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Seahawks’ remaining schedule will fuel new hype, but won’t erase issues after Green Bay

Keeping the loss to the Packers in perspective of where Seattle’s outlook was three weeks ago, and what the momentum story will be when the playoffs start

Seattle Seahawks v Green Bay Packers Photo by Stacy Revere/Getty Images

Some things are both hyperbolic and lowkey true at the same time. For example: Thomas Rawls is the best player in the NFL.

Also, the Seattle Seahawks will enter the playoffs as the “scariest team” in the NFC.

It’s okay to be dissatisfied in the Seahawks’ 38-10 loss to the Green Bay Packers Sunday. I’m not going to tell you not to be. It was a horrible outing, and a margin unseen for more than five years. But I’m going to keep the same measured response to the Seahawks season that I have all year, and suggest the loss doesn’t say we (i.e., I or anyone) were overrating Seattle entering the game. I actually think the Seahawks played pretty well on offense—I’m not the first to point out they moved the ball regularly and outgained the Packers on the ground and overall, and won the time of possession, total first downs, and third down percentage (atypical for Seattle’s flops in 2016). They were just undone by quirky turnovers—totally bad turnovers that aren’t acts of luck or randomness but rather poor execution, certainly: poor throws or poor catches, yet still ones that most likely will not repeat at that frequency unless Russell Wilson has been seriously injured in the arm or brain. (Maybe he has. But he also looked dreadful at home against the Arizona Cardinals last year right before the best seven games of his life.)

Anyway, I’ve got no desire to defend Seattle’s primacy today because that would sound as stale and cloying as it would be unconvincing following a game like that. The Seahawks no longer lead the league in fewest points allowed after writing their biggest grant since that 39-32 Cardinals defeat. For the third straight game, their pass rush was moot—and this time there is no excuse that they were just playing contain, or any Streamable clips of effective pressure otherwise.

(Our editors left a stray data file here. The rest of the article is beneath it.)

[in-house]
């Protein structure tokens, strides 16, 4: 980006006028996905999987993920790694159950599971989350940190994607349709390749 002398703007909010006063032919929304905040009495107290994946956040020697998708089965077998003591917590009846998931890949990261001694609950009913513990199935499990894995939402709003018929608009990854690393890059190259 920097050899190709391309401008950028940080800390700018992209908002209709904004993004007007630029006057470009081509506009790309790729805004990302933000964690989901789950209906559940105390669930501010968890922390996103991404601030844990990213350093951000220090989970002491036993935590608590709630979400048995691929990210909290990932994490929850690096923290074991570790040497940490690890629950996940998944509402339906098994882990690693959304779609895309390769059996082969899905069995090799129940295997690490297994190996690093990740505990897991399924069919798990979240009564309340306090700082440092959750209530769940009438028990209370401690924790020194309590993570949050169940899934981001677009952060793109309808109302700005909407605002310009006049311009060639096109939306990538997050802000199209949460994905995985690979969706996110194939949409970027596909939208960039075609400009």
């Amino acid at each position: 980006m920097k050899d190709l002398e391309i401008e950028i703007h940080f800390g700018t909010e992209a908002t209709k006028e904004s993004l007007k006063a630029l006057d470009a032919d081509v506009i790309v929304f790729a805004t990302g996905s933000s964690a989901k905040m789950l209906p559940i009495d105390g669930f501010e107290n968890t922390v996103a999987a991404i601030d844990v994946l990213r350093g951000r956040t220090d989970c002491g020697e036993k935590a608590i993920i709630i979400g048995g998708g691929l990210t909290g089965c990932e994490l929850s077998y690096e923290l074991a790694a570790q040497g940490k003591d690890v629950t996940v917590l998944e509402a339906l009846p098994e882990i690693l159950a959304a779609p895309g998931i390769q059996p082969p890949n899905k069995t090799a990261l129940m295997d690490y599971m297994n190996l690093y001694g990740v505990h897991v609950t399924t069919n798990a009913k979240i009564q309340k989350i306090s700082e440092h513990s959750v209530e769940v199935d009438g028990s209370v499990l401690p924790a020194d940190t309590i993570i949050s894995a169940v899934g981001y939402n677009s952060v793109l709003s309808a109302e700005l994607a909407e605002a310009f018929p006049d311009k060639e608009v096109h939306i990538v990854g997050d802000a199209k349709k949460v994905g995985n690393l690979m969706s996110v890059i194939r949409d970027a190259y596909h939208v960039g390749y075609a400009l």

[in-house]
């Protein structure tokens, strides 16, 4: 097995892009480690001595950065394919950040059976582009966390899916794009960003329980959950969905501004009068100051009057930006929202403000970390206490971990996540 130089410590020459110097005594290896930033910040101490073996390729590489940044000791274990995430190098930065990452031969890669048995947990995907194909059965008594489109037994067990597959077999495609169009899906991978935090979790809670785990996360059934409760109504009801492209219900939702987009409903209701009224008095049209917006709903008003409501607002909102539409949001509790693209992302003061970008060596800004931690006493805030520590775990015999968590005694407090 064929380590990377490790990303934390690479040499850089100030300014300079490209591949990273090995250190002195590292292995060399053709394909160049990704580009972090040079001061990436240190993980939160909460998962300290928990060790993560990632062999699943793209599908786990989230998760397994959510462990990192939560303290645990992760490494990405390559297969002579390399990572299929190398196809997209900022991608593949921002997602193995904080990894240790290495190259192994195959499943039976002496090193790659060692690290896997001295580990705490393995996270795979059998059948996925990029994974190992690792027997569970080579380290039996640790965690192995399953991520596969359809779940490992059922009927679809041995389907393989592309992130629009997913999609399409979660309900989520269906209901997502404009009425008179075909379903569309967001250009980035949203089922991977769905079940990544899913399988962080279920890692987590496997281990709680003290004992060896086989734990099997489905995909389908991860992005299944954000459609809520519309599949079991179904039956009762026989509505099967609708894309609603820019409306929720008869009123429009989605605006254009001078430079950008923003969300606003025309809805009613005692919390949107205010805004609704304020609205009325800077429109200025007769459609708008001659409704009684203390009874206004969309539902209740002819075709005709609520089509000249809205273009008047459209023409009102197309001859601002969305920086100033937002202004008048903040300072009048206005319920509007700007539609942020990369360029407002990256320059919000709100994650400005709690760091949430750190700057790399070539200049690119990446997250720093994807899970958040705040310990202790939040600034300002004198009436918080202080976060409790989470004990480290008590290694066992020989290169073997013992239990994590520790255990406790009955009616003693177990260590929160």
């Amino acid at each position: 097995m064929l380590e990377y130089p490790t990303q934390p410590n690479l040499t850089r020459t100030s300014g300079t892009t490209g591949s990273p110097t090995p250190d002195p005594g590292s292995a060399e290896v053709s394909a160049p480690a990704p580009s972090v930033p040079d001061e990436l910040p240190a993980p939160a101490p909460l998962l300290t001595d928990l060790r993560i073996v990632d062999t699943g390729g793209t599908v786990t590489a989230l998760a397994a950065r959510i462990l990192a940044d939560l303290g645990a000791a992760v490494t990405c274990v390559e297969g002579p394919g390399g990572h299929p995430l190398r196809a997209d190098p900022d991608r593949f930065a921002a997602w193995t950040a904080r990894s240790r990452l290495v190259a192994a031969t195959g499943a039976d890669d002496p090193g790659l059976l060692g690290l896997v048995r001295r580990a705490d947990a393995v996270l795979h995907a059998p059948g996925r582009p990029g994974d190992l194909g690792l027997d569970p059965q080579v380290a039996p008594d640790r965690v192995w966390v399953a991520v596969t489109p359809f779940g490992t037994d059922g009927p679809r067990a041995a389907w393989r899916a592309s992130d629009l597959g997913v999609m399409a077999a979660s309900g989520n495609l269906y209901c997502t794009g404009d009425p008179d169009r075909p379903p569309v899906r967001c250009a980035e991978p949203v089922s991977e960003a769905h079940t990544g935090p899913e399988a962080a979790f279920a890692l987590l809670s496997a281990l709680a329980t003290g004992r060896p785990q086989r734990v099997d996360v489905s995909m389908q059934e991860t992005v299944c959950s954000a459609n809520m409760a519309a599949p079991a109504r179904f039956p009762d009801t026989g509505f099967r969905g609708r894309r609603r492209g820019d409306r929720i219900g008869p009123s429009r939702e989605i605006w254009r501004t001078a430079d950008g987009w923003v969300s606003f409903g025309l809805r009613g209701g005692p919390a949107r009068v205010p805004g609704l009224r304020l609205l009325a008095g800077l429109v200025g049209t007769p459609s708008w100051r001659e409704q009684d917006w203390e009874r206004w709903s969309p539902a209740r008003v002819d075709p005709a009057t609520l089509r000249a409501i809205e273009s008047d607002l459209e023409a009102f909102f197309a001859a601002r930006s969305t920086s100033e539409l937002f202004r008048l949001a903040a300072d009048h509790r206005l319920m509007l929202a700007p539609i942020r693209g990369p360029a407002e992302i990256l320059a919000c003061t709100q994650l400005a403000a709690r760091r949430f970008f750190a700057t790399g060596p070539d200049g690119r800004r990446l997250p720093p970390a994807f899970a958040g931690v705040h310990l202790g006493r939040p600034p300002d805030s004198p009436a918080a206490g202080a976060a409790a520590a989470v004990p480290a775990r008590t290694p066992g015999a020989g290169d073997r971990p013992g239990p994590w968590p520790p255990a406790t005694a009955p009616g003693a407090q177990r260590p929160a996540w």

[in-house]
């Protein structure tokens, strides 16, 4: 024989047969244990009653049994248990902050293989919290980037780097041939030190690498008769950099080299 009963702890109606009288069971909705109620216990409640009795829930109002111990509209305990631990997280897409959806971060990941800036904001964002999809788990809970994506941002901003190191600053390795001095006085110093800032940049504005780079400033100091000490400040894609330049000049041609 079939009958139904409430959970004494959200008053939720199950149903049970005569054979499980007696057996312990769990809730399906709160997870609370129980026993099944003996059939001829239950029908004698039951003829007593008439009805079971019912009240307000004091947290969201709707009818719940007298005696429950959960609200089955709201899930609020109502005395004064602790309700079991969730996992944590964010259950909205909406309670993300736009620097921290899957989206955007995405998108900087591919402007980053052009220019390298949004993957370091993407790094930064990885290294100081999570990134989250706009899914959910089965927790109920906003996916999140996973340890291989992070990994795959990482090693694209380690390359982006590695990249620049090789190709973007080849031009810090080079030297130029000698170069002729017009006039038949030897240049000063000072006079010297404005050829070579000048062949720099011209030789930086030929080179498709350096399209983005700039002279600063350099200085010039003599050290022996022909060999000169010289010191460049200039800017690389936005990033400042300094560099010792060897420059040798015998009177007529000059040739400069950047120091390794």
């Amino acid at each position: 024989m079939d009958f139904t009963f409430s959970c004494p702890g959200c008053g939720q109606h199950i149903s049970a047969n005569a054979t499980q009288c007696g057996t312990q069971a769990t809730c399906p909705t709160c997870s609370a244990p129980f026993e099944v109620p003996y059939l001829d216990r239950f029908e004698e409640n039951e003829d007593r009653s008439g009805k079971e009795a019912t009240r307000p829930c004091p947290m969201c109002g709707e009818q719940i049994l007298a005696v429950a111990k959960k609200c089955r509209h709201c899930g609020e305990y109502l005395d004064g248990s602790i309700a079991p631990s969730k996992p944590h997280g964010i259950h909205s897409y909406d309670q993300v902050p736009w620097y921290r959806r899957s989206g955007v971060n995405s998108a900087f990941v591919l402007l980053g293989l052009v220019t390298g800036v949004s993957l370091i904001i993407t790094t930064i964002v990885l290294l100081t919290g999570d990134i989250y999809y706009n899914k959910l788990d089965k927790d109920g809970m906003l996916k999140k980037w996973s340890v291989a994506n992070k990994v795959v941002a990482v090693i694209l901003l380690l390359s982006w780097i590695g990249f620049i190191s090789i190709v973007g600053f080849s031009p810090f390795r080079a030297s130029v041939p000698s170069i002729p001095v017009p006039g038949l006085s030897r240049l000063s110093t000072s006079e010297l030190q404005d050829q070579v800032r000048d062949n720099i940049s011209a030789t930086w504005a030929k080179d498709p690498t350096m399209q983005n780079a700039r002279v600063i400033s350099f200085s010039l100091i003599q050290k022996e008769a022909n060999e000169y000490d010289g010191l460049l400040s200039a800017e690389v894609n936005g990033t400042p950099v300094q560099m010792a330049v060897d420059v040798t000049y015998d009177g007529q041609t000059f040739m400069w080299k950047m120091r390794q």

The Dallas Cowboys finally lost again, which should be good because it keeps the door open for the top seed but it actually makes the Seattle loss all that much more costly. Instead of one and a half games back with three to play, they now need Dallas to lose all its remaining contests plus hope the Detroit Lions or New York Giants (both now 9-4) don’t win out. The Lions play the Giants and Cowboys next, plus the Packers, so there is some combination of events that still helps the Seahawks—but there’s another order of operations that makes it hard for Seattle to even claim the second seed if the right things don’t go right. The NFC jumble guarantees these teams can’t all win, but it also mandates they can’t all lose either.

I’m still not panicking over the first round bye or Seattle’s playoff prospects just yet, but to demonstrate why it’s not just Seahawktimism I’ll put it this way: When Seattle wins its last three games handily (wait for it) and ends up 11-4-1 (as long foretold) it won’t signal any corrected flaws or heating up for playoff readiness. It will just mean, like last year, that the Seahawks took advantage down the stretch of some pitiful quarterbacks and hopeless teams. The Green Bay game, however misleading was its lopsidedness given the statistical output, offers with the right degree of circumspection a clearer pane (though not a doomsday prediction) of the defects on Seattle’s team than will the NFC West tune-up before the real competition resumes again.